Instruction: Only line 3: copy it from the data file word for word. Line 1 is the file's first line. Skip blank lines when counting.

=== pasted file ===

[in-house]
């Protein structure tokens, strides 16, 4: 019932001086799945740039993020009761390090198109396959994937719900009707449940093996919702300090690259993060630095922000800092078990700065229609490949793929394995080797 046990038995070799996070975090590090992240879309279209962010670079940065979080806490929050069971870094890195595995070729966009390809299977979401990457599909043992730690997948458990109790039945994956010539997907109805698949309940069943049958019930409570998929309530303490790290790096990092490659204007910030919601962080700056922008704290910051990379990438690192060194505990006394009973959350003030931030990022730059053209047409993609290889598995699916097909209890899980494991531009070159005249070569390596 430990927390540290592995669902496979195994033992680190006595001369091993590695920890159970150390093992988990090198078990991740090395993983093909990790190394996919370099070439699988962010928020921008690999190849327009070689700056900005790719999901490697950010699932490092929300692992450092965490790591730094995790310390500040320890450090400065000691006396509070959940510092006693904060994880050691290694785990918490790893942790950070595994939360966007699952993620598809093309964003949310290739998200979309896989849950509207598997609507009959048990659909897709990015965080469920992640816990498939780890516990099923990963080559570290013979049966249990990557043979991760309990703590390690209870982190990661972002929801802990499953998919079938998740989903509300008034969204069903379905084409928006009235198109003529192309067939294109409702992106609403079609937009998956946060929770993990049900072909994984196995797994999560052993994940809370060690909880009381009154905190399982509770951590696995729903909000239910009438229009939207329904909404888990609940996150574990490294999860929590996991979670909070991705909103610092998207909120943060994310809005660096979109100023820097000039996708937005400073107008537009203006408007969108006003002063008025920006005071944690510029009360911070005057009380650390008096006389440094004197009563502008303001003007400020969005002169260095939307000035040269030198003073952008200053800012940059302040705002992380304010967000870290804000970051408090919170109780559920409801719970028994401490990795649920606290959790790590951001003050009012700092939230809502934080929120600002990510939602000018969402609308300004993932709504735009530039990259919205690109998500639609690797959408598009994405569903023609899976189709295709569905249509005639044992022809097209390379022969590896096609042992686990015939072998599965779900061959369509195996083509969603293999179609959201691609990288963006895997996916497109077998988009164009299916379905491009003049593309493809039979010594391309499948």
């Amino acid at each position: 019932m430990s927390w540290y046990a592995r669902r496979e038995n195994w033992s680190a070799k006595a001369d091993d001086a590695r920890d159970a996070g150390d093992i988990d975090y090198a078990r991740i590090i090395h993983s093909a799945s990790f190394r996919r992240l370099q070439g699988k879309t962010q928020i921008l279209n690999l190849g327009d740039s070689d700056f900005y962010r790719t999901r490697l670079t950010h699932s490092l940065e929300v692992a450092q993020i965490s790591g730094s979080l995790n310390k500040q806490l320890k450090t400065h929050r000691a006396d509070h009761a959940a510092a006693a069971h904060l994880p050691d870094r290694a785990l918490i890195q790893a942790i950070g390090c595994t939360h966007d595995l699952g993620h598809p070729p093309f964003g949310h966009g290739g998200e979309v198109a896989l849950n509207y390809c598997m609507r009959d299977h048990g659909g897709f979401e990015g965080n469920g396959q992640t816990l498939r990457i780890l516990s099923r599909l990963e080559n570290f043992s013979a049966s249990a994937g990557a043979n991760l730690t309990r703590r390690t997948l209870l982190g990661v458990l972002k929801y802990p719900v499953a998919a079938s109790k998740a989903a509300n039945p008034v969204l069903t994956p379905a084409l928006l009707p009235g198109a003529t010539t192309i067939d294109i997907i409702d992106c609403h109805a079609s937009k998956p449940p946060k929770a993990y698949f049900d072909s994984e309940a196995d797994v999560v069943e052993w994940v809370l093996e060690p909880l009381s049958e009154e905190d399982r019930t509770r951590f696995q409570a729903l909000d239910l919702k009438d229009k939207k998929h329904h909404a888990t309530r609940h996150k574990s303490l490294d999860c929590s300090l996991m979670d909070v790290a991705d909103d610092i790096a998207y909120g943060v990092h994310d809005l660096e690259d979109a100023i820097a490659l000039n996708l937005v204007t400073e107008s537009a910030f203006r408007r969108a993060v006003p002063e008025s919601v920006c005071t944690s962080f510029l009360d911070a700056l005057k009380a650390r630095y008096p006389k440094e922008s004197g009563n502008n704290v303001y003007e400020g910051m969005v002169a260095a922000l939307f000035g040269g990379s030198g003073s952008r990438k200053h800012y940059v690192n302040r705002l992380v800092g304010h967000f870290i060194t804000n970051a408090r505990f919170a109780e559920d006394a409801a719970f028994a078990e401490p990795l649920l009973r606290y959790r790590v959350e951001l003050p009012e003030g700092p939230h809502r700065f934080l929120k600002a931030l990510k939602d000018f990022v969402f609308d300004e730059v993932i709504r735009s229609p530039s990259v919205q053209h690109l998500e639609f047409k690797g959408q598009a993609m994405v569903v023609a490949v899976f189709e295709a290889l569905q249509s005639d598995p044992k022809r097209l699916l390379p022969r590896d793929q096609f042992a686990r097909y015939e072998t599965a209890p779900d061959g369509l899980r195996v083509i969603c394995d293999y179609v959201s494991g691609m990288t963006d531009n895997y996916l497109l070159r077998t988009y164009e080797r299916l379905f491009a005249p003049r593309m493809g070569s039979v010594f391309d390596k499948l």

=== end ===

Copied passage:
């Amino acid at each position: 019932m430990s927390w540290y046990a592995r669902r496979e038995n195994w033992s680190a070799k006595a001369d091993d001086a590695r920890d159970a996070g150390d093992i988990d975090y090198a078990r991740i590090i090395h993983s093909a799945s990790f190394r996919r992240l370099q070439g699988k879309t962010q928020i921008l279209n690999l190849g327009d740039s070689d700056f900005y962010r790719t999901r490697l670079t950010h699932s490092l940065e929300v692992a450092q993020i965490s790591g730094s979080l995790n310390k500040q806490l320890k450090t400065h929050r000691a006396d509070h009761a959940a510092a006693a069971h904060l994880p050691d870094r290694a785990l918490i890195q790893a942790i950070g390090c595994t939360h966007d595995l699952g993620h598809p070729p093309f964003g949310h966009g290739g998200e979309v198109a896989l849950n509207y390809c598997m609507r009959d299977h048990g659909g897709f979401e990015g965080n469920g396959q992640t816990l498939r990457i780890l516990s099923r599909l990963e080559n570290f043992s013979a049966s249990a994937g990557a043979n991760l730690t309990r703590r390690t997948l209870l982190g990661v458990l972002k929801y802990p719900v499953a998919a079938s109790k998740a989903a509300n039945p008034v969204l069903t994956p379905a084409l928006l009707p009235g198109a003529t010539t192309i067939d294109i997907i409702d992106c609403h109805a079609s937009k998956p449940p946060k929770a993990y698949f049900d072909s994984e309940a196995d797994v999560v069943e052993w994940v809370l093996e060690p909880l009381s049958e009154e905190d399982r019930t509770r951590f696995q409570a729903l909000d239910l919702k009438d229009k939207k998929h329904h909404a888990t309530r609940h996150k574990s303490l490294d999860c929590s300090l996991m979670d909070v790290a991705d909103d610092i790096a998207y909120g943060v990092h994310d809005l660096e690259d979109a100023i820097a490659l000039n996708l937005v204007t400073e107008s537009a910030f203006r408007r969108a993060v006003p002063e008025s919601v920006c005071t944690s962080f510029l009360d911070a700056l005057k009380a650390r630095y008096p006389k440094e922008s004197g009563n502008n704290v303001y003007e400020g910051m969005v002169a260095a922000l939307f000035g040269g990379s030198g003073s952008r990438k200053h800012y940059v690192n302040r705002l992380v800092g304010h967000f870290i060194t804000n970051a408090r505990f919170a109780e559920d006394a409801a719970f028994a078990e401490p990795l649920l009973r606290y959790r790590v959350e951001l003050p009012e003030g700092p939230h809502r700065f934080l929120k600002a931030l990510k939602d000018f990022v969402f609308d300004e730059v993932i709504r735009s229609p530039s990259v919205q053209h690109l998500e639609f047409k690797g959408q598009a993609m994405v569903v023609a490949v899976f189709e295709a290889l569905q249509s005639d598995p044992k022809r097209l699916l390379p022969r590896d793929q096609f042992a686990r097909y015939e072998t599965a209890p779900d061959g369509l899980r195996v083509i969603c394995d293999y179609v959201s494991g691609m990288t963006d531009n895997y996916l497109l070159r077998t988009y164009e080797r299916l379905f491009a005249p003049r593309m493809g070569s039979v010594f391309d390596k499948l």